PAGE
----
My daughter is a college freshman so I have been through all this just recently.
You seem to have a similar academic grades as my daughter but it also depends on what level of class you take (college prep, honors, AP). She had mostly college prep (which would be just below honors); several honors and a couple of AP classes.
What colleges look at - grades, GPA, difficulty of courses (ie did you take all easy type classes - what level of classes honors?); SATs/other standardized test; position in your class (ie number 10 out of a class of 100); student involvement (ie clubs, sports, etc); volunteerism; work; interests; talents
Then other things - for example colleges want a diverse student body so say you are a certain ethic group and they don't have many from your group you get an edge over others; if you play the trumpet and they have no trumpet players; or you are applying to a school that has never a student from CT go there - you have an edge.
Have you worked with your guidance counselor? They should help you decide on appropriate schools for your interest. Usually what they tell you is choose a couple of easy schools that you can get into, several best fit schools and then a couple of stretch schools.
So you need to determine where you fit - guidance should be able to direct you on that. My daughter did this - she actually got into every school she applied (including her stretch school) and scholarships to each.
But she was very involved, had a good internship, worked and volunteered. So she had a lot of "extras" that made her desirable to schools. You are a junior so you have time to build your resume.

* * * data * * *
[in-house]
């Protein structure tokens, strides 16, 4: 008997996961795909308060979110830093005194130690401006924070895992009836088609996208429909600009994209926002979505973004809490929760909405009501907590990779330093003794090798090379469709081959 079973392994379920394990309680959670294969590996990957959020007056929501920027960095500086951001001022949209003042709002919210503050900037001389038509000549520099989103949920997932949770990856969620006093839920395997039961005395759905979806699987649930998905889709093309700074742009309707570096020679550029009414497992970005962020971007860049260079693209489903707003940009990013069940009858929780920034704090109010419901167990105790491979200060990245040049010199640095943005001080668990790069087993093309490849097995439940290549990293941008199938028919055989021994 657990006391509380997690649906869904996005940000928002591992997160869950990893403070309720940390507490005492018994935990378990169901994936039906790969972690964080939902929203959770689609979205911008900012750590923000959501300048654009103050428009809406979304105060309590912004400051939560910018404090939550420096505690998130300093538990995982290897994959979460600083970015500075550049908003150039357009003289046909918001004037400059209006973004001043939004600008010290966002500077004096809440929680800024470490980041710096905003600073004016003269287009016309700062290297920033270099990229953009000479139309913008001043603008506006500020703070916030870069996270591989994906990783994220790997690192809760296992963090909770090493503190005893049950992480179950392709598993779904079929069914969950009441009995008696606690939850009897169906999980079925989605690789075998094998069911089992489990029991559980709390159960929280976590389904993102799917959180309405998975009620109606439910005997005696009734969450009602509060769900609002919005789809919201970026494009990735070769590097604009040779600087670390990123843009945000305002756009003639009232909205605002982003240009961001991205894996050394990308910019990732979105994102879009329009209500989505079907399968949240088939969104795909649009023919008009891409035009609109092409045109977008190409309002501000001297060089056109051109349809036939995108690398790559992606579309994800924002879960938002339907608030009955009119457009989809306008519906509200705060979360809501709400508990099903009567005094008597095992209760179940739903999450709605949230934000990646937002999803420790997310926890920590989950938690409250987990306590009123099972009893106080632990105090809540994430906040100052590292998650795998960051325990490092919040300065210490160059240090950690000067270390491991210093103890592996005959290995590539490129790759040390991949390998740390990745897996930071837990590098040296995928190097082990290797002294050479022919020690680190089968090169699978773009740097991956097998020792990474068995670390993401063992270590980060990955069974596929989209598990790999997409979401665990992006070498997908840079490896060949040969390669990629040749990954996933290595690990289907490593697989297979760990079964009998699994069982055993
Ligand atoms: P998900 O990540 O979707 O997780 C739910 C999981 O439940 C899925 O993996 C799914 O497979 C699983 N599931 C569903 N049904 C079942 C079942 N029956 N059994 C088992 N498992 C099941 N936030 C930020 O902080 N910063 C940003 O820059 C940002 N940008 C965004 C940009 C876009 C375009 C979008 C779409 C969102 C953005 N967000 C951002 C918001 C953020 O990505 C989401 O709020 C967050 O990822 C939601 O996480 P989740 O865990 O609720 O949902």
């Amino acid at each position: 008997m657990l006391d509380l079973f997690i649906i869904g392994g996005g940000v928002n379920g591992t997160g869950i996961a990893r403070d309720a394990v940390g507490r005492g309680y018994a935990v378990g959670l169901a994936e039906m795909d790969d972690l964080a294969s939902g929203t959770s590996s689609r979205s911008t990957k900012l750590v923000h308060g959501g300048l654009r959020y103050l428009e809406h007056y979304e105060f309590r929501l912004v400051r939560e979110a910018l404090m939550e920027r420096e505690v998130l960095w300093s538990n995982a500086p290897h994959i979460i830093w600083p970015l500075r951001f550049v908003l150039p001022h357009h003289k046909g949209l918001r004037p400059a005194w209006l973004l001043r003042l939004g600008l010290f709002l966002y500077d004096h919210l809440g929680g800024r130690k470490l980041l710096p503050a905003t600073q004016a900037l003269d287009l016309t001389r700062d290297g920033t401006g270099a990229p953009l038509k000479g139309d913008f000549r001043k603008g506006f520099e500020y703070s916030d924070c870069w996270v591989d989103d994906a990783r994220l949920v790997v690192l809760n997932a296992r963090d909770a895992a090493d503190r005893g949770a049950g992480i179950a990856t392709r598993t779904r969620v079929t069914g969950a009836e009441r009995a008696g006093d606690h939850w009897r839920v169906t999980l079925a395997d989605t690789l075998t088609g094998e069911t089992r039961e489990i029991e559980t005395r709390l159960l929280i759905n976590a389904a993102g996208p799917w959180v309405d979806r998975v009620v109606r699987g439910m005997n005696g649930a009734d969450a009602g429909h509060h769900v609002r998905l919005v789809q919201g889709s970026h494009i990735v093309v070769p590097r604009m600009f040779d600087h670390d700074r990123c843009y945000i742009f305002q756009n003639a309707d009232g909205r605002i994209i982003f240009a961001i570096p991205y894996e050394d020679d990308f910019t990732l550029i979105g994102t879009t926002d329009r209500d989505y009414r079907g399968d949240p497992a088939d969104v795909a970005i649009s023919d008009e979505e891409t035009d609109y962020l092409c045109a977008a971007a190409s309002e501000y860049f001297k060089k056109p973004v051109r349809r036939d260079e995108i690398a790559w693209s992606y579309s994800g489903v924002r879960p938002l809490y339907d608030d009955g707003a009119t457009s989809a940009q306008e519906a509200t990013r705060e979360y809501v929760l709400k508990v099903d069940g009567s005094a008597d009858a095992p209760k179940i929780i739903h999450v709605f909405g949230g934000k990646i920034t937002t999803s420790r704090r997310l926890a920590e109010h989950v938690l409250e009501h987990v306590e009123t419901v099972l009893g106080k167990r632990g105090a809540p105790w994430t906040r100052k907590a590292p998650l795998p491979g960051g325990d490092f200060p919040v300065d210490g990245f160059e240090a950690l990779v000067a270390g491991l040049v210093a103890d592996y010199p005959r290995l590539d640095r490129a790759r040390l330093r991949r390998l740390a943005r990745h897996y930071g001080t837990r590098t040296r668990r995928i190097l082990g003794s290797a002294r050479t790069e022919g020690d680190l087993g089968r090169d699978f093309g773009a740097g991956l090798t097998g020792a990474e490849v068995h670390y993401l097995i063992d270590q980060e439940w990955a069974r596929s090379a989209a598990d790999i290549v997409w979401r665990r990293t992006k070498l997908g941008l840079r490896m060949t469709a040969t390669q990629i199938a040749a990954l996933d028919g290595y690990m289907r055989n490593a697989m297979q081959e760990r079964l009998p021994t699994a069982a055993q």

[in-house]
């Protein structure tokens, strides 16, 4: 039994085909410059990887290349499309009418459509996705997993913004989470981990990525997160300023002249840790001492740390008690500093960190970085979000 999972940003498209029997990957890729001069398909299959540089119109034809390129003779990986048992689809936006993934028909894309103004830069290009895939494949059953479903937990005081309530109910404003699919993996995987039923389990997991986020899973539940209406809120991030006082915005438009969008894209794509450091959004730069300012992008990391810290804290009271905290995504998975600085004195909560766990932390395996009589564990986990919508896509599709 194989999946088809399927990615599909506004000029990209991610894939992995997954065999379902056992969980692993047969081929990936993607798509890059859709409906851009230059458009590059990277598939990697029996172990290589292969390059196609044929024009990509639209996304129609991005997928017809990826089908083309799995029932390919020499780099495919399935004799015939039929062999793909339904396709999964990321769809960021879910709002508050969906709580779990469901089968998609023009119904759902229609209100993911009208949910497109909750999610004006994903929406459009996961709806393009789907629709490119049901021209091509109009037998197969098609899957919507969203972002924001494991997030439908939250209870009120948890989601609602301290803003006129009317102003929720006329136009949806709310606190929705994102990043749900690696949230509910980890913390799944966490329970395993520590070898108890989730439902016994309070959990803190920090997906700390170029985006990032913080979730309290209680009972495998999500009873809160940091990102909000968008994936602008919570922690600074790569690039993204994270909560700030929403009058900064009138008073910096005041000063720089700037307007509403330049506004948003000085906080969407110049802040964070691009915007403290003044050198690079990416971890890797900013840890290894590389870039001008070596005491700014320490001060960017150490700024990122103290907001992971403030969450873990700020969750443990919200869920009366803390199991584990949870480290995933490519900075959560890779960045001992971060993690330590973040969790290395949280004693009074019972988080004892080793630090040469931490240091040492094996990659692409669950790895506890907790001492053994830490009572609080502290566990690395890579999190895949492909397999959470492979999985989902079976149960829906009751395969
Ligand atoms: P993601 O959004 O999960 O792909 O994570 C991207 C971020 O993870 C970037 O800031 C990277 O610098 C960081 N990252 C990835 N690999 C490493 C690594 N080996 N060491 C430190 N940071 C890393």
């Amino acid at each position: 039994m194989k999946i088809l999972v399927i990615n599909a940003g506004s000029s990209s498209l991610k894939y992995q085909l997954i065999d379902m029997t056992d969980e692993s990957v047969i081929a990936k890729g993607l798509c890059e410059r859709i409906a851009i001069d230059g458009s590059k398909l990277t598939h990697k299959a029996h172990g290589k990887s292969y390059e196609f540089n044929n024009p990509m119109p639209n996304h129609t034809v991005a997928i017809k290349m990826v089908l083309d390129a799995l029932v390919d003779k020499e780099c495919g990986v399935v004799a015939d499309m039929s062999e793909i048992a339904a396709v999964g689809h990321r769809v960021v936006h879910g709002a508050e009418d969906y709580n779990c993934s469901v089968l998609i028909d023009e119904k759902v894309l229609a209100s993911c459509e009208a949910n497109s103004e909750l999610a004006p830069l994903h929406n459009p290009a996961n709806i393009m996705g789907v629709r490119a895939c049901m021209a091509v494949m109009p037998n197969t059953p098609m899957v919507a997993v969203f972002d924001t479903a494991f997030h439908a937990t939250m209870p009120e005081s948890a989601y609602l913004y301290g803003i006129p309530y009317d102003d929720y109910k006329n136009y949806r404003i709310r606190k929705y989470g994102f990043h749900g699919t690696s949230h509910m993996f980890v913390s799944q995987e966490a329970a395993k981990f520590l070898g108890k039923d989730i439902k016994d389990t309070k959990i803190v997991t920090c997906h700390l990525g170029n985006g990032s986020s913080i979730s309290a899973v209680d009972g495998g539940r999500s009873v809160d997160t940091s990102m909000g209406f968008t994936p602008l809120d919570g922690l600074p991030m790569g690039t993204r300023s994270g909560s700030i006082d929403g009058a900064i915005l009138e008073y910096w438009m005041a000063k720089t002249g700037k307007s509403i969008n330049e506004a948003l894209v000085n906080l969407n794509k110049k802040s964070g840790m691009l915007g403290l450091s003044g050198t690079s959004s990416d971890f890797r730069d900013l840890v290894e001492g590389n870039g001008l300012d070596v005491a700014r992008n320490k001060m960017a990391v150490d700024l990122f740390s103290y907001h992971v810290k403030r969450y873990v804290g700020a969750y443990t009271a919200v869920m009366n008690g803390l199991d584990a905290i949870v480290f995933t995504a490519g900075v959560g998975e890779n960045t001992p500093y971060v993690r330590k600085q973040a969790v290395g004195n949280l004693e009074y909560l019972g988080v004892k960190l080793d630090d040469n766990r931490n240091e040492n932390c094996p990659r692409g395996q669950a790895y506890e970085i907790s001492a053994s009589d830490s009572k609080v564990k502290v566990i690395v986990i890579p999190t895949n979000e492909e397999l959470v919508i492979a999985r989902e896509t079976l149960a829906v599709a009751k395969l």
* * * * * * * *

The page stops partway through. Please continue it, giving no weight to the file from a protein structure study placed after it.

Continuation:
I suggest first - set up an appointment with your guidance counselor - bring your concerns. Ask them to help you with an internship and if it is difficult to get one, try volunteering somewhere especially if you can somewhere in which it would be applicable for your major but anywhere would be good; if you can get anything that would help show you have leadership skills all the better; even now - find a club where you could be an officer; or maybe find something where you are helping younger kids that you are interested in - sports, art, band, etc. because that shows leadership skills and mentoring.
Also work hard on your personal statement - make it different and unusual - make it speak of who you are; colleges use this personal statement to envision who you are as a person otherwise you are just another number and stat to them. I know one girl who got into an ivy league school (now she has the grades) by doing a video of her solving all these rubic cubes but it certainly fit the type of person she was.
You don't need to go that extreme but you need to make the college see who you are.
Also have you visited any of these schools in person? This helps as well - as they know you are really interested if you visited.